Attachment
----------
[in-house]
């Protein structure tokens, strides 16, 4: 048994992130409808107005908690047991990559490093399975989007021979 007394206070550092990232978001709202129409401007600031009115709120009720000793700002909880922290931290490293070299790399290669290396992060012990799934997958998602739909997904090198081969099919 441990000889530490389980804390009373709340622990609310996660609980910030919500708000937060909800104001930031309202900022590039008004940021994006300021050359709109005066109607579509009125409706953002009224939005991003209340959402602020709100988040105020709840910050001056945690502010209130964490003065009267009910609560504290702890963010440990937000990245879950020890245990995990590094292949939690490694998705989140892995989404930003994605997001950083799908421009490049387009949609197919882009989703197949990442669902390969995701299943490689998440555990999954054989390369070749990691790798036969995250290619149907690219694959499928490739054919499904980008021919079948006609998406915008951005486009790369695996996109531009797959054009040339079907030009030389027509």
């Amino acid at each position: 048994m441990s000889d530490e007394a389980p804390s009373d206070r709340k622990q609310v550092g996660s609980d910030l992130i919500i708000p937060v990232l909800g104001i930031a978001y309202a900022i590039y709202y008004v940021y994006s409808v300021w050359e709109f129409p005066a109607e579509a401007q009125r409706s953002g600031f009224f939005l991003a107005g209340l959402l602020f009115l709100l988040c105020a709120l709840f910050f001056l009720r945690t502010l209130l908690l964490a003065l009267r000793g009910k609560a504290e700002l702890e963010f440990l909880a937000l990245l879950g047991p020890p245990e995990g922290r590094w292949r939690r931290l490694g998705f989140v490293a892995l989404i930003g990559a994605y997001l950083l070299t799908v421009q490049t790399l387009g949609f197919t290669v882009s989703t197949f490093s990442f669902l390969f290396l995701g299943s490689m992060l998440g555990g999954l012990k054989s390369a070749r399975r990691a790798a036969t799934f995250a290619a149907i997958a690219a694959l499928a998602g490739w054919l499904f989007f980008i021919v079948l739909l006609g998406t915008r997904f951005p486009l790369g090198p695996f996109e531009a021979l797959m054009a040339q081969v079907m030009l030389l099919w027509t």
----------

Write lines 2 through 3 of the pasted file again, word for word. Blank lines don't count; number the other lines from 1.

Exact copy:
């Protein structure tokens, strides 16, 4: 048994992130409808107005908690047991990559490093399975989007021979 007394206070550092990232978001709202129409401007600031009115709120009720000793700002909880922290931290490293070299790399290669290396992060012990799934997958998602739909997904090198081969099919 441990000889530490389980804390009373709340622990609310996660609980910030919500708000937060909800104001930031309202900022590039008004940021994006300021050359709109005066109607579509009125409706953002009224939005991003209340959402602020709100988040105020709840910050001056945690502010209130964490003065009267009910609560504290702890963010440990937000990245879950020890245990995990590094292949939690490694998705989140892995989404930003994605997001950083799908421009490049387009949609197919882009989703197949990442669902390969995701299943490689998440555990999954054989390369070749990691790798036969995250290619149907690219694959499928490739054919499904980008021919079948006609998406915008951005486009790369695996996109531009797959054009040339079907030009030389027509």
């Amino acid at each position: 048994m441990s000889d530490e007394a389980p804390s009373d206070r709340k622990q609310v550092g996660s609980d910030l992130i919500i708000p937060v990232l909800g104001i930031a978001y309202a900022i590039y709202y008004v940021y994006s409808v300021w050359e709109f129409p005066a109607e579509a401007q009125r409706s953002g600031f009224f939005l991003a107005g209340l959402l602020f009115l709100l988040c105020a709120l709840f910050f001056l009720r945690t502010l209130l908690l964490a003065l009267r000793g009910k609560a504290e700002l702890e963010f440990l909880a937000l990245l879950g047991p020890p245990e995990g922290r590094w292949r939690r931290l490694g998705f989140v490293a892995l989404i930003g990559a994605y997001l950083l070299t799908v421009q490049t790399l387009g949609f197919t290669v882009s989703t197949f490093s990442f669902l390969f290396l995701g299943s490689m992060l998440g555990g999954l012990k054989s390369a070749r399975r990691a790798a036969t799934f995250a290619a149907i997958a690219a694959l499928a998602g490739w054919l499904f989007f980008i021919v079948l739909l006609g998406t915008r997904f951005p486009l790369g090198p695996f996109e531009a021979l797959m054009a040339q081969v079907m030009l030389l099919w027509t």